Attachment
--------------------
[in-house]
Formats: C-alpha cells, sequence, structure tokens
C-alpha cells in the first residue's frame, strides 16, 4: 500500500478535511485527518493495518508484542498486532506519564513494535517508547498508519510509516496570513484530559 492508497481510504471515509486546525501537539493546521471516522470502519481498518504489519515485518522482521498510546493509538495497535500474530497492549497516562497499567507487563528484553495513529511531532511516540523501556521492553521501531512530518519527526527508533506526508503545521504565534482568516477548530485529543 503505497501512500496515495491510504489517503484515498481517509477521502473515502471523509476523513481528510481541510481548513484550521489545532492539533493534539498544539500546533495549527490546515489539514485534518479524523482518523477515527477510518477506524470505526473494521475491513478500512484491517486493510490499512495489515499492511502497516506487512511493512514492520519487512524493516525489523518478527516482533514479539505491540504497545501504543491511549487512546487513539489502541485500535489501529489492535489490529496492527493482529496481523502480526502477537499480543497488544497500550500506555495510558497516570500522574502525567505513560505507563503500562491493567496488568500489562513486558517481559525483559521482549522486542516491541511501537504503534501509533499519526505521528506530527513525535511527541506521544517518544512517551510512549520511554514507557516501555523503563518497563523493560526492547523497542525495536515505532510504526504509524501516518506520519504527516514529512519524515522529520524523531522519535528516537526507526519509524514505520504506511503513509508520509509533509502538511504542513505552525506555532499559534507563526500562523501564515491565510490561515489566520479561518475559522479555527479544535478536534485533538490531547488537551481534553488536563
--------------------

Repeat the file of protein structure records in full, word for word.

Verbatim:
[in-house]
Formats: C-alpha cells, sequence, structure tokens
C-alpha cells in the first residue's frame, strides 16, 4: 500500500478535511485527518493495518508484542498486532506519564513494535517508547498508519510509516496570513484530559 492508497481510504471515509486546525501537539493546521471516522470502519481498518504489519515485518522482521498510546493509538495497535500474530497492549497516562497499567507487563528484553495513529511531532511516540523501556521492553521501531512530518519527526527508533506526508503545521504565534482568516477548530485529543 503505497501512500496515495491510504489517503484515498481517509477521502473515502471523509476523513481528510481541510481548513484550521489545532492539533493534539498544539500546533495549527490546515489539514485534518479524523482518523477515527477510518477506524470505526473494521475491513478500512484491517486493510490499512495489515499492511502497516506487512511493512514492520519487512524493516525489523518478527516482533514479539505491540504497545501504543491511549487512546487513539489502541485500535489501529489492535489490529496492527493482529496481523502480526502477537499480543497488544497500550500506555495510558497516570500522574502525567505513560505507563503500562491493567496488568500489562513486558517481559525483559521482549522486542516491541511501537504503534501509533499519526505521528506530527513525535511527541506521544517518544512517551510512549520511554514507557516501555523503563518497563523493560526492547523497542525495536515505532510504526504509524501516518506520519504527516514529512519524515522529520524523531522519535528516537526507526519509524514505520504506511503513509508520509509533509502538511504542513505552525506555532499559534507563526500562523501564515491565510490561515489566520479561518475559522479555527479544535478536534485533538490531547488537551481534553488536563